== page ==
Fake Microsoft message (?)

Discussion in 'Windows XP Security' started by maddie, Feb 9, 2004.

  1. maddie

    maddie Guest

    Today I got a pop-up notice from the bottom tool bar
    that Microsoft had detected tracking software that had
    been downloaded to my computer. I didn't install any such
    program. The notice recommended that I download a tool
    from Microsoft that would detect and remove the software.
    I've been very wary lately. So is this a fake? Usually I
    get notified about Windows updates, this supposedly
    originated from Microsoft. Can anyone confirm that this
    was a phony notice ?
     
    maddie, Feb 9, 2004
    #1
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  2. maddie

    Guest Guest

    Yes it is fake.
    Microsoft will never send you anything thru email or
    popups for updates or the such.
    If you click on the link or run the files attached you
    will get a virus/trojan/spyware.
     
    Guest, Feb 9, 2004
    #2
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  3. maddie

    Guest Guest

    Thanks for the quick response. My instincts told me to ignore it

    ----- wrote: ----

    Yes it is fake
    Microsoft will never send you anything thru email or
    popups for updates or the such.
    If you click on the link or run the files attached you
    will get a virus/trojan/spyware
     
    Guest, Feb 9, 2004
    #3
  4. Greetings --

    Don't just ignore it! Block the security hole that allowed the
    bogus message onto your system in the first place.

    This type of spam has become quite common over the year or so, and
    unintentionally serves as a valid security "alert." It demonstrates
    that you haven't been taking sufficient precautions while connected to
    the Internet. Your data probably hasn't been compromised by these
    specific advertisements, but if you're open to this exploit, you may
    well be open to other threats, such as the Blaster Worm that recently
    swept cross the Internet. Install and use a decent, properly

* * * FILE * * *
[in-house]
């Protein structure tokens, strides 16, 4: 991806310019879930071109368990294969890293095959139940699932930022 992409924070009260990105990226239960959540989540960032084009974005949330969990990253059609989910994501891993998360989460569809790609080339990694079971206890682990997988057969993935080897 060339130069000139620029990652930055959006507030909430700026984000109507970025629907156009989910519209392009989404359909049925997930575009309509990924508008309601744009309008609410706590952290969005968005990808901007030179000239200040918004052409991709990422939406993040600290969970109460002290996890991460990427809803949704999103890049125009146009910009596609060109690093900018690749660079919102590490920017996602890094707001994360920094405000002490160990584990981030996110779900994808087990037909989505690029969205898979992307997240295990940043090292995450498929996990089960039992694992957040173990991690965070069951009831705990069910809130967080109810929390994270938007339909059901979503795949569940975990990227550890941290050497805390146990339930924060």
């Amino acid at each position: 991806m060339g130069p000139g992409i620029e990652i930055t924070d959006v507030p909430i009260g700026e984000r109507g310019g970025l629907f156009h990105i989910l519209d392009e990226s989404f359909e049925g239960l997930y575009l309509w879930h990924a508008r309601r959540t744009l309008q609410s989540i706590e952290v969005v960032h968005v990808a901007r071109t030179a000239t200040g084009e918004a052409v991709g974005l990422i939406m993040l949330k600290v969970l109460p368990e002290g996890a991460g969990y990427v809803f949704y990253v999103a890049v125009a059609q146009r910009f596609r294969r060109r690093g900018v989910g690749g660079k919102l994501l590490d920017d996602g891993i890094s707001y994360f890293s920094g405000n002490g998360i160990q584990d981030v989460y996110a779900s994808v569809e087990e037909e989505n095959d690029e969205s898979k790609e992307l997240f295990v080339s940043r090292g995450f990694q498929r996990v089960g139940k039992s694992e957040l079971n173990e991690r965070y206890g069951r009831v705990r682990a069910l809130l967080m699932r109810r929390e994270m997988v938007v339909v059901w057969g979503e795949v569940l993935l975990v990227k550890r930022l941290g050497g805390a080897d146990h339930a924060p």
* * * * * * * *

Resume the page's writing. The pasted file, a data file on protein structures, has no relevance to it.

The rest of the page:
configured firewall. (Merely disabling the messenger service, as some
    people recommend, only hides the symptom, and does little or nothing
    to truly secure your machine.) And ignoring or just "putting up with"
    the security gap represented by these messages is particularly
    foolish.

    Messenger Service of Windows
    http://support.microsoft.com/default.aspx?scid=KB;en-us;168893

    Messenger Service Window That Contains an Internet Advertisement
    Appears
    http://support.microsoft.com/?id=330904

    Blocking Ads, Parasites, and Hijackers with a Hosts File
    http://www.mvps.org/winhelp2002/hosts.htm

    HOW TO Enable or Disable Internet Connection Firewall in Windows XP
    http://support.microsoft.com/default.aspx?scid=kb;en-us;Q283673

    If you decide on a 3rd party firewall product, whichever firewall
    you decide upon, be sure to ensure UDP ports 135, 137, and 138 and TCP
    ports 135, 139, and 445 are _all_ blocked. You may also disable
    Inbound NetBIOS (NetBIOS over TCP/IP). You'll have to follow the
    instructions from firewall's manufacturer for the specific steps.

    You can test your firewall at:

    Symantec Security Check
    http://security.symantec.com/ssc/vr_main.asp?langid=ie&venid=sym&plfid=23&pkj=GPVHGBYNCJEIMXQKCDT

    Oh, and be especially wary of people who advise you to do nothing
    more than disable the messenger service. Disabling the messenger
    service, by itself, is a "head in the sand" approach to computer
    security. The real problem is _not_ the messenger service pop-ups;
    they're actually providing a useful, if annoying, service by acting as
    a security alert. The true problem is the unsecured computer, and
    you've been advised to merely turn off the warnings. How is this
    helpful?


    Bruce Chambers
    --
    Help us help you:



    You can have peace. Or you can have freedom. Don't ever count on
    having both at once. -- RAH
     
    Bruce Chambers, Feb 11, 2004
    #4
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